Praful Zaveri with his students Ridit, Soham and Rahat along with IA Bajrani

Ridit Nimidia, who came Joint 2nd in this tournament

From that point I had nurtured a dream that why not have a much bigger and better event? Soon, the dream got a wing to fly as Karan Bhagat and Shilpa Bhagat - the owners of IIFL - liked the vision I shared to them at Asian Schools in Taiwan (you were also the part of the team!) and the rest is history. Chess is getting younger and younger and I personally feel that 13 is the age when young kids nearly peak in their chess prowess. This is the reason, I decided to go for U-13 category.

The Asian Schools tournament which Praful Sir is talking about! How many stars can you spot in this picture? Let us know!

Looking back after 3 editions, I really feel proud that my decision was spot on! Of the 3-champions we have had, 2 in Raunak Sadhwani and Gukesh have become full-fledged IMs and Pranav V also has an IM norm!! I am of the firm belief that few years down the line, we would definitely see an IIFL U-13 champion, emulating Anand! (Amazingly, Anand is the Patron of this event!).

 

AB: The Bournvita Inter-School Chess Tournament was the biggest Inter-School tournament in Asia, in its time. It was, however, discontinued a few years ago, and chess in Mumbai sort of came to a halt. Tell me something about your plans with restarting this traditional inter-school tournaments and about the legacy of the Bournvita events.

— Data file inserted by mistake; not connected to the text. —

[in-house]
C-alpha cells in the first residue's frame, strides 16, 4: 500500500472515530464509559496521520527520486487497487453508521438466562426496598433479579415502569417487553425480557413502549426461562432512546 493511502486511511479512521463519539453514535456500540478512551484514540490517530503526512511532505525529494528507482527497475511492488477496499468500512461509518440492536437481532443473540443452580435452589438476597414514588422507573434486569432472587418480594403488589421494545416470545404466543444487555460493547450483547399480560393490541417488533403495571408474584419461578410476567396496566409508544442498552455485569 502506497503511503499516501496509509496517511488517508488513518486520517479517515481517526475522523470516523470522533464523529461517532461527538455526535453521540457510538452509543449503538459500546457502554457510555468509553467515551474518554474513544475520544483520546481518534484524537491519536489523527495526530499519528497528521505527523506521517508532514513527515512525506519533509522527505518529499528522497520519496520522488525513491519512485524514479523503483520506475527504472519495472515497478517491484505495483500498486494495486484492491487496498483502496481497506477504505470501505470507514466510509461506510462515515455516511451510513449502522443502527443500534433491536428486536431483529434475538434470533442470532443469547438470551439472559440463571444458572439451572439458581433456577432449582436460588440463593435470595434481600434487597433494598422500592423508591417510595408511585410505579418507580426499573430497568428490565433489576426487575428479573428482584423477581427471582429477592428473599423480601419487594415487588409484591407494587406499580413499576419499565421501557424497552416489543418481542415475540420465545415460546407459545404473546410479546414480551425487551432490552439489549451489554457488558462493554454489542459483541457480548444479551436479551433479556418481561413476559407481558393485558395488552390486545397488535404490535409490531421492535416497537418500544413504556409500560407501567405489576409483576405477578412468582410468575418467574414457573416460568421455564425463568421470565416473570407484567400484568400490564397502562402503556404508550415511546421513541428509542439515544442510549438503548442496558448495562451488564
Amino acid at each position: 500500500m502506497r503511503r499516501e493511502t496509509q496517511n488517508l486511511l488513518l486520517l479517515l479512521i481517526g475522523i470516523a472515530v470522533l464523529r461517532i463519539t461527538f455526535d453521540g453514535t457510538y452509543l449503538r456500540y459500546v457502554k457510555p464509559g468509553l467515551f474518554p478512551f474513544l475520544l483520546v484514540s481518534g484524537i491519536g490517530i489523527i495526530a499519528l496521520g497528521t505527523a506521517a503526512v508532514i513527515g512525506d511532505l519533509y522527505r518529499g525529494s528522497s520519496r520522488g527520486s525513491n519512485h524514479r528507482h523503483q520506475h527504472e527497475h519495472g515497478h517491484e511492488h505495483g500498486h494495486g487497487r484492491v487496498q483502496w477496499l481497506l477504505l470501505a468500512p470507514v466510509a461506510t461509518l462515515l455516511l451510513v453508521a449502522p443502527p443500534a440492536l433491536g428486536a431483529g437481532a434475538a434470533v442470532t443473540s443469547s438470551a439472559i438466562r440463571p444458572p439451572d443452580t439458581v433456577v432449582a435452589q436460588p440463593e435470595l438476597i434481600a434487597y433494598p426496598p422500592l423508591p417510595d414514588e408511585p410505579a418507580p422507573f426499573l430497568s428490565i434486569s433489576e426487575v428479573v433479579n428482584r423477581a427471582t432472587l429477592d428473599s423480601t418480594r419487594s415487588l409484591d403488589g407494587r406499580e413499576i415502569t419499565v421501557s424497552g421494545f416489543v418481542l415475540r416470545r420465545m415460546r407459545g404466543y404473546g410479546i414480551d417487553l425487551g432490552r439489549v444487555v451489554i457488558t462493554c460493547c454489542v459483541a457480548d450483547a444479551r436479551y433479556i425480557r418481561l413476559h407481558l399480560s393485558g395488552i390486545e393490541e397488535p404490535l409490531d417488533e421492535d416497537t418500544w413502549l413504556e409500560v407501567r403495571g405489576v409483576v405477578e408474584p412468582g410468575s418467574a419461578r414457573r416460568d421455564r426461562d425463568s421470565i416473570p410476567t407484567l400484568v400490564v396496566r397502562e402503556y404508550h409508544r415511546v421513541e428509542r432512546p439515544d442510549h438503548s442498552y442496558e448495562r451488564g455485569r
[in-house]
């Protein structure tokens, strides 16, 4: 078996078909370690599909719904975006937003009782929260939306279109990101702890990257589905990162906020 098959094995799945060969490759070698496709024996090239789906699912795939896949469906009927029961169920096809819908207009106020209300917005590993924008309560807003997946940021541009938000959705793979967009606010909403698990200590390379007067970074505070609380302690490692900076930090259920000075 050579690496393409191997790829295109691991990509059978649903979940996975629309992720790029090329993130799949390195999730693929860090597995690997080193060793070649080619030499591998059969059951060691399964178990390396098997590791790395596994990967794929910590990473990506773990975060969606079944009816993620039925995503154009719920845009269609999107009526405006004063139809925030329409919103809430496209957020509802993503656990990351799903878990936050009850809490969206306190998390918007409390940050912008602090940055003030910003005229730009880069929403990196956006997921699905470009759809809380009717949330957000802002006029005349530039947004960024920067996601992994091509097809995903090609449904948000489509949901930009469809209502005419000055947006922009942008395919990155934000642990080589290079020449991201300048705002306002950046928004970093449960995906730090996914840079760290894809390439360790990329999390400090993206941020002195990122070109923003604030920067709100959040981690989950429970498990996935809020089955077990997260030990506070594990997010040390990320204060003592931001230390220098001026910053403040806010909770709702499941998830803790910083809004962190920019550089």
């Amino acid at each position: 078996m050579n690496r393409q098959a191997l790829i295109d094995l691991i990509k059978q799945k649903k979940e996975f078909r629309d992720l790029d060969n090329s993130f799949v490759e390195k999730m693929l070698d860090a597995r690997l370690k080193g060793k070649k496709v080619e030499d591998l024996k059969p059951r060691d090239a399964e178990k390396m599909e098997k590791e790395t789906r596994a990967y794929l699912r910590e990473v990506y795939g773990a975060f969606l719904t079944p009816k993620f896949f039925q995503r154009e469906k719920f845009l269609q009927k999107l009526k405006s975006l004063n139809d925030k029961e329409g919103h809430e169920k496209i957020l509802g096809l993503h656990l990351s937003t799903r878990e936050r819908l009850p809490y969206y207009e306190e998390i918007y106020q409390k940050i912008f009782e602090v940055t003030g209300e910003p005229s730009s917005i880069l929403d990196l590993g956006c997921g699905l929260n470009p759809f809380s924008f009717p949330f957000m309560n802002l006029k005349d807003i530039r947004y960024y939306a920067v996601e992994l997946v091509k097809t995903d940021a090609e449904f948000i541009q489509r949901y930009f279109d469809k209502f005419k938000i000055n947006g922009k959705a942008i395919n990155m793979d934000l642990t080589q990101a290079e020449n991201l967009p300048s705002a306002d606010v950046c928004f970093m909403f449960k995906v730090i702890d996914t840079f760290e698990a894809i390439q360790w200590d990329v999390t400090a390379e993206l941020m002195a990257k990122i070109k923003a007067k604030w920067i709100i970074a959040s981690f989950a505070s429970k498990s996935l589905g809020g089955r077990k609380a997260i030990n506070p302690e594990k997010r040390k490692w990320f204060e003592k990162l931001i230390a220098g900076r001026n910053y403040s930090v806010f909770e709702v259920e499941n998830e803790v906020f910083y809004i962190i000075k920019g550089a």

PZ: Besides the legacy of Zandu Canteen, the chess boom in Mumbai can be attributed to Vinay Shetty for introducing Bournvita Inter-School Chess Tournament in the year 1995 and to a certain extent, the team of Bandra Chess Club in Satish Thipsay, Kapil Udeshi, Geeta Punjabi for holding Parle-G Inter-School Chess Championship for a period of 3-years from 1998).


With the introduction of Bournvita Inter-School Chess Tournament, Vinay Shetty made chess a much-sought after sports! The event was conducted in 4-categories: U-8, U-10, U-12 and U-14 during the Diwali holidays with a classical time-control. I feel privileged and honored to be the part of 1st and last edition of the event as the Chief Arbiter. With a modest beginning of 440 players (Patuck Technical School, Santacruz) in the 1st edition, the numbers swelled to a whopping 2200 in the year 2004 (the last few editions were held at Prabhodhankar Thackeray Sports Complex, Vile Parle) before it died an untimely death.

A flashback to the Bournvita Tournaments. Can you guess who the man giving away the prize is and little boy who is receiving it?

Such was the effect of this event that parents used to plan their Diwali holidays only after getting the schedule! Whatever big names in Indian Chess we have it from Mumbai in IM Aditya Udeshi, IM Prasanna Rao, IM Sagar Shah are all a product of this system.

 

The first prize for each of the winners in the 8-categories (Boys and Girls) was a 50 Sterling Pound scholarship from the London School of Economics and an incentive to play the Nationals with entry fee sponsored by Vinay Shetty. In addition, top 20/30 players had an opportunity to take part in a simultaneous display against the greats of Mumbai and Indian chess. This exposure of 10-years had certainly rubbed on budding young chess players and they were able to reach great heights.